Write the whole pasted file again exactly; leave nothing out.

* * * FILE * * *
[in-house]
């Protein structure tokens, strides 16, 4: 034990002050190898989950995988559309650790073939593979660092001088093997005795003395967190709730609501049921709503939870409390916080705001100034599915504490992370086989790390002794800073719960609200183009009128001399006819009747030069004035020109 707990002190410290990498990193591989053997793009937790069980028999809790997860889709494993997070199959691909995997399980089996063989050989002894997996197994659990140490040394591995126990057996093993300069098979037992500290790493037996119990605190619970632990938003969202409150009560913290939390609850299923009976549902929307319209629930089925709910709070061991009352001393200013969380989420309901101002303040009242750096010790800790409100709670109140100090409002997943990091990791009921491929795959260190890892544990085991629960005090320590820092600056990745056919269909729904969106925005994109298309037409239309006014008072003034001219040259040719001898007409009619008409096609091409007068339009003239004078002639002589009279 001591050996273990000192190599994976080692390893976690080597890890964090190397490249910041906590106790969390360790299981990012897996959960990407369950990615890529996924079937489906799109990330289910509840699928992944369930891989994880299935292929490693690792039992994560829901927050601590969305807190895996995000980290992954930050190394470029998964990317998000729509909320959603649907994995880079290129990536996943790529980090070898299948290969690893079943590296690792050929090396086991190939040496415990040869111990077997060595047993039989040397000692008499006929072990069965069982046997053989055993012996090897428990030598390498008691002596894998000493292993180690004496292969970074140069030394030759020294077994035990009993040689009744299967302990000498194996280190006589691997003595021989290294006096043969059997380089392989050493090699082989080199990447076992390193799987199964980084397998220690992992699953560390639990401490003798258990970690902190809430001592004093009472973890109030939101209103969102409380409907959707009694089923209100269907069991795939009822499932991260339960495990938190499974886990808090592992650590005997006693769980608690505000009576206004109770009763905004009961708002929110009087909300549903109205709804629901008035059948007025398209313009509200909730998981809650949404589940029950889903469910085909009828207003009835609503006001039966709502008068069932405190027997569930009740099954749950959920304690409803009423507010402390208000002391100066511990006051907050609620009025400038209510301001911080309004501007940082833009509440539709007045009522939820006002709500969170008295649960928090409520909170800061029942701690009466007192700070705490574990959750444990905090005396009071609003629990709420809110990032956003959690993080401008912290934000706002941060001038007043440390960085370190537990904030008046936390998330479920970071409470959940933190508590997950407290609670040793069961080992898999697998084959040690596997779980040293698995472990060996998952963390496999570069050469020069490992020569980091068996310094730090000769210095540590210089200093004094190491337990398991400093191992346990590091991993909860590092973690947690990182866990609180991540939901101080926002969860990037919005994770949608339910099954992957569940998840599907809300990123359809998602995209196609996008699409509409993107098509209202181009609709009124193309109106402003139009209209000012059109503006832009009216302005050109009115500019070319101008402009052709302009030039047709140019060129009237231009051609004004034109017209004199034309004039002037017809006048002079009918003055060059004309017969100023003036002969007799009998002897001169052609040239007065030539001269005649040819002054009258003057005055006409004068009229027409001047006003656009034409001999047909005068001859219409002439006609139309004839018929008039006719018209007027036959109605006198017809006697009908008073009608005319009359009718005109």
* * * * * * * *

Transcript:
[in-house]
């Protein structure tokens, strides 16, 4: 034990002050190898989950995988559309650790073939593979660092001088093997005795003395967190709730609501049921709503939870409390916080705001100034599915504490992370086989790390002794800073719960609200183009009128001399006819009747030069004035020109 707990002190410290990498990193591989053997793009937790069980028999809790997860889709494993997070199959691909995997399980089996063989050989002894997996197994659990140490040394591995126990057996093993300069098979037992500290790493037996119990605190619970632990938003969202409150009560913290939390609850299923009976549902929307319209629930089925709910709070061991009352001393200013969380989420309901101002303040009242750096010790800790409100709670109140100090409002997943990091990791009921491929795959260190890892544990085991629960005090320590820092600056990745056919269909729904969106925005994109298309037409239309006014008072003034001219040259040719001898007409009619008409096609091409007068339009003239004078002639002589009279 001591050996273990000192190599994976080692390893976690080597890890964090190397490249910041906590106790969390360790299981990012897996959960990407369950990615890529996924079937489906799109990330289910509840699928992944369930891989994880299935292929490693690792039992994560829901927050601590969305807190895996995000980290992954930050190394470029998964990317998000729509909320959603649907994995880079290129990536996943790529980090070898299948290969690893079943590296690792050929090396086991190939040496415990040869111990077997060595047993039989040397000692008499006929072990069965069982046997053989055993012996090897428990030598390498008691002596894998000493292993180690004496292969970074140069030394030759020294077994035990009993040689009744299967302990000498194996280190006589691997003595021989290294006096043969059997380089392989050493090699082989080199990447076992390193799987199964980084397998220690992992699953560390639990401490003798258990970690902190809430001592004093009472973890109030939101209103969102409380409907959707009694089923209100269907069991795939009822499932991260339960495990938190499974886990808090592992650590005997006693769980608690505000009576206004109770009763905004009961708002929110009087909300549903109205709804629901008035059948007025398209313009509200909730998981809650949404589940029950889903469910085909009828207003009835609503006001039966709502008068069932405190027997569930009740099954749950959920304690409803009423507010402390208000002391100066511990006051907050609620009025400038209510301001911080309004501007940082833009509440539709007045009522939820006002709500969170008295649960928090409520909170800061029942701690009466007192700070705490574990959750444990905090005396009071609003629990709420809110990032956003959690993080401008912290934000706002941060001038007043440390960085370190537990904030008046936390998330479920970071409470959940933190508590997950407290609670040793069961080992898999697998084959040690596997779980040293698995472990060996998952963390496999570069050469020069490992020569980091068996310094730090000769210095540590210089200093004094190491337990398991400093191992346990590091991993909860590092973690947690990182866990609180991540939901101080926002969860990037919005994770949608339910099954992957569940998840599907809300990123359809998602995209196609996008699409509409993107098509209202181009609709009124193309109106402003139009209209000012059109503006832009009216302005050109009115500019070319101008402009052709302009030039047709140019060129009237231009051609004004034109017209004199034309004039002037017809006048002079009918003055060059004309017969100023003036002969007799009998002897001169052609040239007065030539001269005649040819002054009258003057005055006409004068009229027409001047006003656009034409001999047909005068001859219409002439006609139309004839018929008039006719018209007027036959109605006198017809006697009908008073009608005319009359009718005109």